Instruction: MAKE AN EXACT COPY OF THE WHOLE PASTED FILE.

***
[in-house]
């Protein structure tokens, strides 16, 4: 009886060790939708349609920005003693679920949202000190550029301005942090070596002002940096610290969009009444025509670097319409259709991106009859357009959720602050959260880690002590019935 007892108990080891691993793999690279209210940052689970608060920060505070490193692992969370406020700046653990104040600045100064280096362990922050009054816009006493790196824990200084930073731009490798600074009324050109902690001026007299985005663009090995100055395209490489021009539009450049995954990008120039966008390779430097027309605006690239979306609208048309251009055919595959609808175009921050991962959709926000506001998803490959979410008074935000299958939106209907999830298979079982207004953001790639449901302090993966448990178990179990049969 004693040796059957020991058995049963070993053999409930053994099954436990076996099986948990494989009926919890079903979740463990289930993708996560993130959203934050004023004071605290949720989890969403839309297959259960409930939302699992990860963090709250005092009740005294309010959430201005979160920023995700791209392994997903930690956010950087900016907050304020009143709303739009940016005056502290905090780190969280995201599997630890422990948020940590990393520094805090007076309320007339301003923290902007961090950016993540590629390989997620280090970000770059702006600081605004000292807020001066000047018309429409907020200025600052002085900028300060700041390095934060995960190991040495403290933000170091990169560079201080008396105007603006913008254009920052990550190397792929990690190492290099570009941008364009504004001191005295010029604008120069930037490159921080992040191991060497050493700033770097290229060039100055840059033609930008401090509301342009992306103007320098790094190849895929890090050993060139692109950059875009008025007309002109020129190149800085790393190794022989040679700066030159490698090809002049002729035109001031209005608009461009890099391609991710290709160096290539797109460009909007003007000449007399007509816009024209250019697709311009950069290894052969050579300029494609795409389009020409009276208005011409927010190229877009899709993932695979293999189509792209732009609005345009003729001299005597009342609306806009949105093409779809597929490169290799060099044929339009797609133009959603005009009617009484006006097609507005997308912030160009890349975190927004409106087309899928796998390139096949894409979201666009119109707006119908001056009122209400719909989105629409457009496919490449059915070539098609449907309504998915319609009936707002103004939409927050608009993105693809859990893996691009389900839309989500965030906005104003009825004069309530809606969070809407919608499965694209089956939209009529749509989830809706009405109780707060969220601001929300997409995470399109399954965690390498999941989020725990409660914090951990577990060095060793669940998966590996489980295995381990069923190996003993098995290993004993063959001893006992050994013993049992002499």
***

[in-house]
């Protein structure tokens, strides 16, 4: 009886060790939708349609920005003693679920949202000190550029301005942090070596002002940096610290969009009444025509670097319409259709991106009859357009959720602050959260880690002590019935 007892108990080891691993793999690279209210940052689970608060920060505070490193692992969370406020700046653990104040600045100064280096362990922050009054816009006493790196824990200084930073731009490798600074009324050109902690001026007299985005663009090995100055395209490489021009539009450049995954990008120039966008390779430097027309605006690239979306609208048309251009055919595959609808175009921050991962959709926000506001998803490959979410008074935000299958939106209907999830298979079982207004953001790639449901302090993966448990178990179990049969 004693040796059957020991058995049963070993053999409930053994099954436990076996099986948990494989009926919890079903979740463990289930993708996560993130959203934050004023004071605290949720989890969403839309297959259960409930939302699992990860963090709250005092009740005294309010959430201005979160920023995700791209392994997903930690956010950087900016907050304020009143709303739009940016005056502290905090780190969280995201599997630890422990948020940590990393520094805090007076309320007339301003923290902007961090950016993540590629390989997620280090970000770059702006600081605004000292807020001066000047018309429409907020200025600052002085900028300060700041390095934060995960190991040495403290933000170091990169560079201080008396105007603006913008254009920052990550190397792929990690190492290099570009941008364009504004001191005295010029604008120069930037490159921080992040191991060497050493700033770097290229060039100055840059033609930008401090509301342009992306103007320098790094190849895929890090050993060139692109950059875009008025007309002109020129190149800085790393190794022989040679700066030159490698090809002049002729035109001031209005608009461009890099391609991710290709160096290539797109460009909007003007000449007399007509816009024209250019697709311009950069290894052969050579300029494609795409389009020409009276208005011409927010190229877009899709993932695979293999189509792209732009609005345009003729001299005597009342609306806009949105093409779809597929490169290799060099044929339009797609133009959603005009009617009484006006097609507005997308912030160009890349975190927004409106087309899928796998390139096949894409979201666009119109707006119908001056009122209400719909989105629409457009496919490449059915070539098609449907309504998915319609009936707002103004939409927050608009993105693809859990893996691009389900839309989500965030906005104003009825004069309530809606969070809407919608499965694209089956939209009529749509989830809706009405109780707060969220601001929300997409995470399109399954965690390498999941989020725990409660914090951990577990060095060793669940998966590996489980295995381990069923190996003993098995290993004993063959001893006992050994013993049992002499």